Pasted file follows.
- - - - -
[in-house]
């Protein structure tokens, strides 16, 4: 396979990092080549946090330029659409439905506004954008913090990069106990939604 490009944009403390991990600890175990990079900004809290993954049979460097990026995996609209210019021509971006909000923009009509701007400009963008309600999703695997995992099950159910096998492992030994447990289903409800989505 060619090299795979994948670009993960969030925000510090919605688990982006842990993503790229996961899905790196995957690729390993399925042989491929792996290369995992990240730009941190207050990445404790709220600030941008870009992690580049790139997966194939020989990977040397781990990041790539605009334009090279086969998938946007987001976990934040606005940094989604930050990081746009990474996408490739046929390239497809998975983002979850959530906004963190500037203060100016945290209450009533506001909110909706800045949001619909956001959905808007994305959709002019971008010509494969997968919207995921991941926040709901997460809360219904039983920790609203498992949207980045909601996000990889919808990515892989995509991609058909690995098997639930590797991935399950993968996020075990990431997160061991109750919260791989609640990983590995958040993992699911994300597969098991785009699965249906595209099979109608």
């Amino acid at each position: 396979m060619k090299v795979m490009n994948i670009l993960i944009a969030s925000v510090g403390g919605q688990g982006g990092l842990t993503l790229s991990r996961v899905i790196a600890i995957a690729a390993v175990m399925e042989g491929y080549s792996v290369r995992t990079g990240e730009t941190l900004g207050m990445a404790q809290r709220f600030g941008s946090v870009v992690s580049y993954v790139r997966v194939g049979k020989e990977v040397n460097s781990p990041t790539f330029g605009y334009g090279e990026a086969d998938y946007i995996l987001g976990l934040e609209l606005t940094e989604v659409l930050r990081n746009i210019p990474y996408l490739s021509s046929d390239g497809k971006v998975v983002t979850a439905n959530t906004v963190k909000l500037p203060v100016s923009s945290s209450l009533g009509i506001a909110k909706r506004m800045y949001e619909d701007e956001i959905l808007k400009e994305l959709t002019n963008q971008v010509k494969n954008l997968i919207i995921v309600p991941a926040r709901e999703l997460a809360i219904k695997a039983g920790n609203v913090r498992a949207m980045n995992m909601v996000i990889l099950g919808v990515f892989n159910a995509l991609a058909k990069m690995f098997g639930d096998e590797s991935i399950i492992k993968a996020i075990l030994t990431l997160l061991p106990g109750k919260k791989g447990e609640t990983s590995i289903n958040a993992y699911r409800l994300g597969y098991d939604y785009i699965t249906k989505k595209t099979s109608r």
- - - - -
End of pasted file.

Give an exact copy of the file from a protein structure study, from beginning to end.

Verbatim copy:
[in-house]
């Protein structure tokens, strides 16, 4: 396979990092080549946090330029659409439905506004954008913090990069106990939604 490009944009403390991990600890175990990079900004809290993954049979460097990026995996609209210019021509971006909000923009009509701007400009963008309600999703695997995992099950159910096998492992030994447990289903409800989505 060619090299795979994948670009993960969030925000510090919605688990982006842990993503790229996961899905790196995957690729390993399925042989491929792996290369995992990240730009941190207050990445404790709220600030941008870009992690580049790139997966194939020989990977040397781990990041790539605009334009090279086969998938946007987001976990934040606005940094989604930050990081746009990474996408490739046929390239497809998975983002979850959530906004963190500037203060100016945290209450009533506001909110909706800045949001619909956001959905808007994305959709002019971008010509494969997968919207995921991941926040709901997460809360219904039983920790609203498992949207980045909601996000990889919808990515892989995509991609058909690995098997639930590797991935399950993968996020075990990431997160061991109750919260791989609640990983590995958040993992699911994300597969098991785009699965249906595209099979109608």
């Amino acid at each position: 396979m060619k090299v795979m490009n994948i670009l993960i944009a969030s925000v510090g403390g919605q688990g982006g990092l842990t993503l790229s991990r996961v899905i790196a600890i995957a690729a390993v175990m399925e042989g491929y080549s792996v290369r995992t990079g990240e730009t941190l900004g207050m990445a404790q809290r709220f600030g941008s946090v870009v992690s580049y993954v790139r997966v194939g049979k020989e990977v040397n460097s781990p990041t790539f330029g605009y334009g090279e990026a086969d998938y946007i995996l987001g976990l934040e609209l606005t940094e989604v659409l930050r990081n746009i210019p990474y996408l490739s021509s046929d390239g497809k971006v998975v983002t979850a439905n959530t906004v963190k909000l500037p203060v100016s923009s945290s209450l009533g009509i506001a909110k909706r506004m800045y949001e619909d701007e956001i959905l808007k400009e994305l959709t002019n963008q971008v010509k494969n954008l997968i919207i995921v309600p991941a926040r709901e999703l997460a809360i219904k695997a039983g920790n609203v913090r498992a949207m980045n995992m909601v996000i990889l099950g919808v990515f892989n159910a995509l991609a058909k990069m690995f098997g639930d096998e590797s991935i399950i492992k993968a996020i075990l030994t990431l997160l061991p106990g109750k919260k791989g447990e609640t990983s590995i289903n958040a993992y699911r409800l994300g597969y098991d939604y785009i699965t249906k989505k595209t099979s109608r």